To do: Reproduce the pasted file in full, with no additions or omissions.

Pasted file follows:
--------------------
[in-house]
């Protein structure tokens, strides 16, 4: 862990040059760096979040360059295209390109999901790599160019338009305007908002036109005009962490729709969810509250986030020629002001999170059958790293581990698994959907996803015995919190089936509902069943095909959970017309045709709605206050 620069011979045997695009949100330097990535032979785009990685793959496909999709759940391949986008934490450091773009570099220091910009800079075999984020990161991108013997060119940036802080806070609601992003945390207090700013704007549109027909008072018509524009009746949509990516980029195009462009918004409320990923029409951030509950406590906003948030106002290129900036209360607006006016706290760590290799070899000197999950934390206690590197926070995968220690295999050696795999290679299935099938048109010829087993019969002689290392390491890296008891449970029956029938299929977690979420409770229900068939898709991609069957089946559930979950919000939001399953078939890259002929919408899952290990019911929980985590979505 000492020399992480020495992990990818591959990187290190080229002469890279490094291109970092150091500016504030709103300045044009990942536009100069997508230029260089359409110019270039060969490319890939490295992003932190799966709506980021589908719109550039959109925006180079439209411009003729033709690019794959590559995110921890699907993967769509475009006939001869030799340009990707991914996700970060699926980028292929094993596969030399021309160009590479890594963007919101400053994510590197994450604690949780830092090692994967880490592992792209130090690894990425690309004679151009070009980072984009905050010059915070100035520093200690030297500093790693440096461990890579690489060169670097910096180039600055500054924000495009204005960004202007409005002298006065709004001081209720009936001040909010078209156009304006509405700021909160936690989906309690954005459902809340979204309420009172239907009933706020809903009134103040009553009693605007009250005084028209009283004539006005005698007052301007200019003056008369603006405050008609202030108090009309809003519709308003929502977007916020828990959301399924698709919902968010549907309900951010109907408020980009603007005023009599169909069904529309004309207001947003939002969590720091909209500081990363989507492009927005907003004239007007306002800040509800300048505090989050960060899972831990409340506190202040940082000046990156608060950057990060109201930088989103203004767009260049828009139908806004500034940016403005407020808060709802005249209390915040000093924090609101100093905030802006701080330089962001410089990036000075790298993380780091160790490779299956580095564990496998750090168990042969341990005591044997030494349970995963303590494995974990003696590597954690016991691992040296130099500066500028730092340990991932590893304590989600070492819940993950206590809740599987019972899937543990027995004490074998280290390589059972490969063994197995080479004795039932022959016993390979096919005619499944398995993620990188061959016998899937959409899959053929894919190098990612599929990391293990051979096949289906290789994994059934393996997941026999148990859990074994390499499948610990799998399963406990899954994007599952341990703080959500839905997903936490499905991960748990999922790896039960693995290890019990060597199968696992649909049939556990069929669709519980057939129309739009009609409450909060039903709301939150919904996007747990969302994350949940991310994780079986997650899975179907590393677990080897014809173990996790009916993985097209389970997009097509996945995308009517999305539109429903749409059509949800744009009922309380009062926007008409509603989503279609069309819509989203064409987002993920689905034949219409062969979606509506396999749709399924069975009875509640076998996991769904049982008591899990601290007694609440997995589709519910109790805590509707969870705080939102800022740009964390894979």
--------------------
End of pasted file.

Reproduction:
[in-house]
């Protein structure tokens, strides 16, 4: 862990040059760096979040360059295209390109999901790599160019338009305007908002036109005009962490729709969810509250986030020629002001999170059958790293581990698994959907996803015995919190089936509902069943095909959970017309045709709605206050 620069011979045997695009949100330097990535032979785009990685793959496909999709759940391949986008934490450091773009570099220091910009800079075999984020990161991108013997060119940036802080806070609601992003945390207090700013704007549109027909008072018509524009009746949509990516980029195009462009918004409320990923029409951030509950406590906003948030106002290129900036209360607006006016706290760590290799070899000197999950934390206690590197926070995968220690295999050696795999290679299935099938048109010829087993019969002689290392390491890296008891449970029956029938299929977690979420409770229900068939898709991609069957089946559930979950919000939001399953078939890259002929919408899952290990019911929980985590979505 000492020399992480020495992990990818591959990187290190080229002469890279490094291109970092150091500016504030709103300045044009990942536009100069997508230029260089359409110019270039060969490319890939490295992003932190799966709506980021589908719109550039959109925006180079439209411009003729033709690019794959590559995110921890699907993967769509475009006939001869030799340009990707991914996700970060699926980028292929094993596969030399021309160009590479890594963007919101400053994510590197994450604690949780830092090692994967880490592992792209130090690894990425690309004679151009070009980072984009905050010059915070100035520093200690030297500093790693440096461990890579690489060169670097910096180039600055500054924000495009204005960004202007409005002298006065709004001081209720009936001040909010078209156009304006509405700021909160936690989906309690954005459902809340979204309420009172239907009933706020809903009134103040009553009693605007009250005084028209009283004539006005005698007052301007200019003056008369603006405050008609202030108090009309809003519709308003929502977007916020828990959301399924698709919902968010549907309900951010109907408020980009603007005023009599169909069904529309004309207001947003939002969590720091909209500081990363989507492009927005907003004239007007306002800040509800300048505090989050960060899972831990409340506190202040940082000046990156608060950057990060109201930088989103203004767009260049828009139908806004500034940016403005407020808060709802005249209390915040000093924090609101100093905030802006701080330089962001410089990036000075790298993380780091160790490779299956580095564990496998750090168990042969341990005591044997030494349970995963303590494995974990003696590597954690016991691992040296130099500066500028730092340990991932590893304590989600070492819940993950206590809740599987019972899937543990027995004490074998280290390589059972490969063994197995080479004795039932022959016993390979096919005619499944398995993620990188061959016998899937959409899959053929894919190098990612599929990391293990051979096949289906290789994994059934393996997941026999148990859990074994390499499948610990799998399963406990899954994007599952341990703080959500839905997903936490499905991960748990999922790896039960693995290890019990060597199968696992649909049939556990069929669709519980057939129309739009009609409450909060039903709301939150919904996007747990969302994350949940991310994780079986997650899975179907590393677990080897014809173990996790009916993985097209389970997009097509996945995308009517999305539109429903749409059509949800744009009922309380009062926007008409509603989503279609069309819509989203064409987002993920689905034949219409062969979606509506396999749709399924069975009875509640076998996991769904049982008591899990601290007694609440997995589709519910109790805590509707969870705080939102800022740009964390894979």